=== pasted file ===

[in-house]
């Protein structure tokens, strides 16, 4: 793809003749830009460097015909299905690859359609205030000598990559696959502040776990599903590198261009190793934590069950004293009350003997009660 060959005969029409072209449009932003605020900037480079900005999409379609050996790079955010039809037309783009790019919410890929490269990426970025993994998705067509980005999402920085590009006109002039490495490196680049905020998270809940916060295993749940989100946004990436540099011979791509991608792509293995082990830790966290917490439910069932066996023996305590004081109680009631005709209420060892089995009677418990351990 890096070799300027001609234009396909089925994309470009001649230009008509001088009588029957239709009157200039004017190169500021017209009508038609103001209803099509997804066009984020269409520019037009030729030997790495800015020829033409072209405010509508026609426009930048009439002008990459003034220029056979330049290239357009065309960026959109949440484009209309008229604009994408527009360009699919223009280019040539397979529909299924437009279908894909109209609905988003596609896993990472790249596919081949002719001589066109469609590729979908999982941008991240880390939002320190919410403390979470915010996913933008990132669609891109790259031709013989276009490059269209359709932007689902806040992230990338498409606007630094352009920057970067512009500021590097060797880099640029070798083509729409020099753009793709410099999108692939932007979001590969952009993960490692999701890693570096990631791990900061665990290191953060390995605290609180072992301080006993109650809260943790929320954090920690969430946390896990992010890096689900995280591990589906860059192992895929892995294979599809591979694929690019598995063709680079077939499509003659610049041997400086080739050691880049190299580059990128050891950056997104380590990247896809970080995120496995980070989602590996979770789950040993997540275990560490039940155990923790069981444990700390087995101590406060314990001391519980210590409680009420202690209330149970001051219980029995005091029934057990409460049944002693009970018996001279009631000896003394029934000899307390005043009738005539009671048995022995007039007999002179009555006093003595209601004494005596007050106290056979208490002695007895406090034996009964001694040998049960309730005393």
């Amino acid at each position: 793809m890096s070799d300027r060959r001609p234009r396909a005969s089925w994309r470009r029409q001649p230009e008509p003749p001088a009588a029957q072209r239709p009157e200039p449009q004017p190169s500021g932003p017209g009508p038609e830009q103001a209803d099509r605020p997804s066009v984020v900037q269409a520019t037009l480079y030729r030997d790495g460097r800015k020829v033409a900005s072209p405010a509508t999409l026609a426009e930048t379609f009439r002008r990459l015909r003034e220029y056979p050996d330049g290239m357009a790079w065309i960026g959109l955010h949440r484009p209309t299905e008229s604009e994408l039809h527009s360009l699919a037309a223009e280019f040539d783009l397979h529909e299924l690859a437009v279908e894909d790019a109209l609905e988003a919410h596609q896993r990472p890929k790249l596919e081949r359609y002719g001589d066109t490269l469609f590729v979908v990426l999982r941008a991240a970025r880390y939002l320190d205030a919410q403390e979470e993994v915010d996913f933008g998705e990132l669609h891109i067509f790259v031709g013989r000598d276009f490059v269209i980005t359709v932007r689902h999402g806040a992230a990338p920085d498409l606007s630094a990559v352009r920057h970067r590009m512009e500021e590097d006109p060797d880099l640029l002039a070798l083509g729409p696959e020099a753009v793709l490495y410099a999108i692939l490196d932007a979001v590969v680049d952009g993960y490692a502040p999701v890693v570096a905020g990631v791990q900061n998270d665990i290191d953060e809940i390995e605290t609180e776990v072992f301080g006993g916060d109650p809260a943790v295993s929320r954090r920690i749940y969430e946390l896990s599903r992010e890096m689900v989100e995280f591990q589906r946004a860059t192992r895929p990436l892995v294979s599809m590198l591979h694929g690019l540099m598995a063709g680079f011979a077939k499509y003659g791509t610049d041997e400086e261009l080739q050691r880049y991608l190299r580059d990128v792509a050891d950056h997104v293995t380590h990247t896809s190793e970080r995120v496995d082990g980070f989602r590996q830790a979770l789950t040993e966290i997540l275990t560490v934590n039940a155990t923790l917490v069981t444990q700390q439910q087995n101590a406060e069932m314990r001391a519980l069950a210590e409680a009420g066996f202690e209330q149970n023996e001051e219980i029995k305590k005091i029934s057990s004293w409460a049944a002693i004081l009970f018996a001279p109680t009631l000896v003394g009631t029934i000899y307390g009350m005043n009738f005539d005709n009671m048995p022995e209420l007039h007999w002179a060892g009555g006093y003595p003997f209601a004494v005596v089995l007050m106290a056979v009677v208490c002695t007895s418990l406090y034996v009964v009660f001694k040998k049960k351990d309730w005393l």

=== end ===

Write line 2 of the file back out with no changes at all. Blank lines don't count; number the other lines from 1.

């Protein structure tokens, strides 16, 4: 793809003749830009460097015909299905690859359609205030000598990559696959502040776990599903590198261009190793934590069950004293009350003997009660 060959005969029409072209449009932003605020900037480079900005999409379609050996790079955010039809037309783009790019919410890929490269990426970025993994998705067509980005999402920085590009006109002039490495490196680049905020998270809940916060295993749940989100946004990436540099011979791509991608792509293995082990830790966290917490439910069932066996023996305590004081109680009631005709209420060892089995009677418990351990 890096070799300027001609234009396909089925994309470009001649230009008509001088009588029957239709009157200039004017190169500021017209009508038609103001209803099509997804066009984020269409520019037009030729030997790495800015020829033409072209405010509508026609426009930048009439002008990459003034220029056979330049290239357009065309960026959109949440484009209309008229604009994408527009360009699919223009280019040539397979529909299924437009279908894909109209609905988003596609896993990472790249596919081949002719001589066109469609590729979908999982941008991240880390939002320190919410403390979470915010996913933008990132669609891109790259031709013989276009490059269209359709932007689902806040992230990338498409606007630094352009920057970067512009500021590097060797880099640029070798083509729409020099753009793709410099999108692939932007979001590969952009993960490692999701890693570096990631791990900061665990290191953060390995605290609180072992301080006993109650809260943790929320954090920690969430946390896990992010890096689900995280591990589906860059192992895929892995294979599809591979694929690019598995063709680079077939499509003659610049041997400086080739050691880049190299580059990128050891950056997104380590990247896809970080995120496995980070989602590996979770789950040993997540275990560490039940155990923790069981444990700390087995101590406060314990001391519980210590409680009420202690209330149970001051219980029995005091029934057990409460049944002693009970018996001279009631000896003394029934000899307390005043009738005539009671048995022995007039007999002179009555006093003595209601004494005596007050106290056979208490002695007895406090034996009964001694040998049960309730005393």